Strictly speaking, champagne is a sparkling wine produced entirely from grapes grown in France's Champagne region, and essentially—but not exclusively—from the varieties Chardonnay, Pinot Noir, and Pinot Meunier. However, the name champagne is often used as a synonym for any sparkling wine, a confusion that France has been fighting actively on international markets by ensuring that only wines from the region Champagne can actually use the name “champagne” on their labels. France and the European Union have mounted regular legal challenges to the use of the term outside of the appellation zone around the cities of Reims and Epernay.
In the United States, the use of the term champagne by winemakers is allowed within certain limits, following a 2006 trade agreement between the United States and the European Union. Although the agreement forbids the use of European geographic indications by American winemakers, it also includes a “grandfather clause” allowing producers who had been legally using the term champagne prior to the agreement (as well as 16 other “semi-generic” terms like Chablis or sherry) to continue putting it on their labels. This explains why, for example, Korbel “California champagne,” produced under that name since the 1880s, can still be served at presidential inaugurations without causing a diplomatic incident.
The conflict over the appellation is not fully resolved. The Office of Champagne USA, which represents the Comité Interprofessionnel du Vin de Champagne (CIVC), the champagne producers' trade association, has been mounting public relations campaigns in favor of its exclusive appellation, even producing a petition to Congress trying to end the use of the word “champagne” by U.S. producers.
Historically, whether regionally correct or not, champagne (and pretty much all sparkling wine on the market today) finds its origins in the nineteenth century, when winemakers in the Champagne region learned to master the fermentation process and the carbon dioxide it releases to generate a reliably bubbly wine. Although production of sparkling wine had been taking place before that, it was deemed until then as inferior to the region's still wines. It was also unpredictable, leading to regular explosions as the gas pressure from fermentation taking place inside the bottle grew too great for the bottles.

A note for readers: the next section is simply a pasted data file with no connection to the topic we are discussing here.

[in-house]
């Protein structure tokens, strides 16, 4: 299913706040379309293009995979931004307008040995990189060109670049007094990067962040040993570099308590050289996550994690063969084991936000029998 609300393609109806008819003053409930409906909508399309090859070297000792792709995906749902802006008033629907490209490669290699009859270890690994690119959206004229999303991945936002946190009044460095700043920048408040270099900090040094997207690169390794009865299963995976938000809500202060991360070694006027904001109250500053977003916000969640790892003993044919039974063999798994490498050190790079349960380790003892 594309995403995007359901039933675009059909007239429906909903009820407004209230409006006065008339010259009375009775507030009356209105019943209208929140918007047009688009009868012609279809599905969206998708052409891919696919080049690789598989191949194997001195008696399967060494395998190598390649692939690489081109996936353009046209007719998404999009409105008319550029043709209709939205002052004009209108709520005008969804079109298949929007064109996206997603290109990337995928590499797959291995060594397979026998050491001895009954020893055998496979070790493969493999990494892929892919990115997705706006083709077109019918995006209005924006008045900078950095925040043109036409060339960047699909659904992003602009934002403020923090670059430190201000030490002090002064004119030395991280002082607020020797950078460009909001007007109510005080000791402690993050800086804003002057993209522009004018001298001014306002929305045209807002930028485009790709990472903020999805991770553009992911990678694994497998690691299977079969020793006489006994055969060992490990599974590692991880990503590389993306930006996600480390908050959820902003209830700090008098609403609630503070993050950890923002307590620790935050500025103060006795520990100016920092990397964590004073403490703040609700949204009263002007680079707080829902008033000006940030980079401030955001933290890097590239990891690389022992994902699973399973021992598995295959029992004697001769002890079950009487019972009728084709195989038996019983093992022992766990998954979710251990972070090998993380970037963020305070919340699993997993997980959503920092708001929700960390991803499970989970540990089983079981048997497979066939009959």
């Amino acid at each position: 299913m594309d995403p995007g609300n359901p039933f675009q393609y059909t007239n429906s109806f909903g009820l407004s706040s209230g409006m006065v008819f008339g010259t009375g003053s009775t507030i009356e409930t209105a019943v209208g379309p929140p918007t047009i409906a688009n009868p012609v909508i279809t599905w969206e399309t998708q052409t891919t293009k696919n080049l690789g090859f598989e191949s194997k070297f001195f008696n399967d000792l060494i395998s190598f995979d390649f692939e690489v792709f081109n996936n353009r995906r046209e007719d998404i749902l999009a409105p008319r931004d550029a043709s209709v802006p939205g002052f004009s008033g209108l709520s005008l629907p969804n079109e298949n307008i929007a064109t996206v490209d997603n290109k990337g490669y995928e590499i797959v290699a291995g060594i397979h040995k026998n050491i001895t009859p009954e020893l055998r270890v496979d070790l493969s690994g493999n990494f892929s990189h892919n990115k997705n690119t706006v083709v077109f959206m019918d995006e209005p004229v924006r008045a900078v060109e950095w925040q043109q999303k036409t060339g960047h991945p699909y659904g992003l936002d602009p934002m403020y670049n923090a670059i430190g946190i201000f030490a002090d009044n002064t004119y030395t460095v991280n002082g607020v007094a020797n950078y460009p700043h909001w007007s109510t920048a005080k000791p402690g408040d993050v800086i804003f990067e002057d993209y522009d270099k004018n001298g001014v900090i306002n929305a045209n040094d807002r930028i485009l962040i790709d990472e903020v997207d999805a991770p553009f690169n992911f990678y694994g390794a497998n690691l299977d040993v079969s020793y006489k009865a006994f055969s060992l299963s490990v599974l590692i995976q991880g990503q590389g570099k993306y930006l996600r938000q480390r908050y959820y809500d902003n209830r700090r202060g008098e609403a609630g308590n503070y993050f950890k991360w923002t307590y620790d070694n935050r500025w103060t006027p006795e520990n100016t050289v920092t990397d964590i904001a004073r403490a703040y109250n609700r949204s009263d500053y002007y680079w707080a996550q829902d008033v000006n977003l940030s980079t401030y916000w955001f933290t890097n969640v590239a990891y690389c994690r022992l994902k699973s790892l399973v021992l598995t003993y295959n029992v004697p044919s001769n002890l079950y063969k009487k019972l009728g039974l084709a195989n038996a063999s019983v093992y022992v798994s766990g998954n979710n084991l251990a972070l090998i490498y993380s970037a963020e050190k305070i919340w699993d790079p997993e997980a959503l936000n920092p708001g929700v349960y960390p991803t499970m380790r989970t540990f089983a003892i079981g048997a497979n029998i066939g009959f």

In the nineteenth century, Champagne houses perfected a production method that consists in provoking a controlled, in-bottle secondary fermentation through the addition of a mixture of sugar and yeast to still wine. Finding the right dose of sugar to add was key to turning this sparkling wine into a product that could be exported far and wide. This allowed Champagne producers to export to the royal courts of Europe, and innovators like Charles “Champagne Charlie” Heidseick to come to America and develop the market for their wines, starting in the 1850s.
Today, this champenoise method (or traditional method) is used to make the best sparkling wines of any origin, including the best Californian and American sparkling wines. “Bubbly” is the drink of choice for celebrations and special occasions, as demonstrated by the importance of sparkling sales for the holidays and, especially, for New Year's Eve. The arrival of the year 2000, for instance, saw record sales of champagne and sparkling wines around the world.
Although it represents less than 10 percent of sparkling wine sales in the United States (and around the world), Champagne has been more successful than any other region in associating its sparkling wine with luxury and class. Luxury products conglomerates like LVMH have made champagne a central part of their strategy, and French champagne has retained an image of distinction that has persisted over the last two centuries. In the 1990s and 2000s, the love affair between rappers and Roederer's Cristal brand of champagne was central to the “bling” subculture of very conspicuous consumption (at least until remarks by Roederer managing director Frédéric Rouzaud, in 2006, led to a boycott of the brand by prominent rappers such as Jay-Z).
The downside to this association of champagne with luxury is that sales of the wines of Champagne are more closely associated with the upper end of business cycles and suffer more from economic downturns as well. In 2008 and 2009, champagne sales and exports went down while sales of American, Italian, or Spanish sparkling wine kept increasing. So while people's desire to celebrate may remain intact in downturns, a more modest bubbly appears more appropriate in less luxurious times. (See also Terroir.)
Champagne's official U.S. site. http://www.champagne.us.
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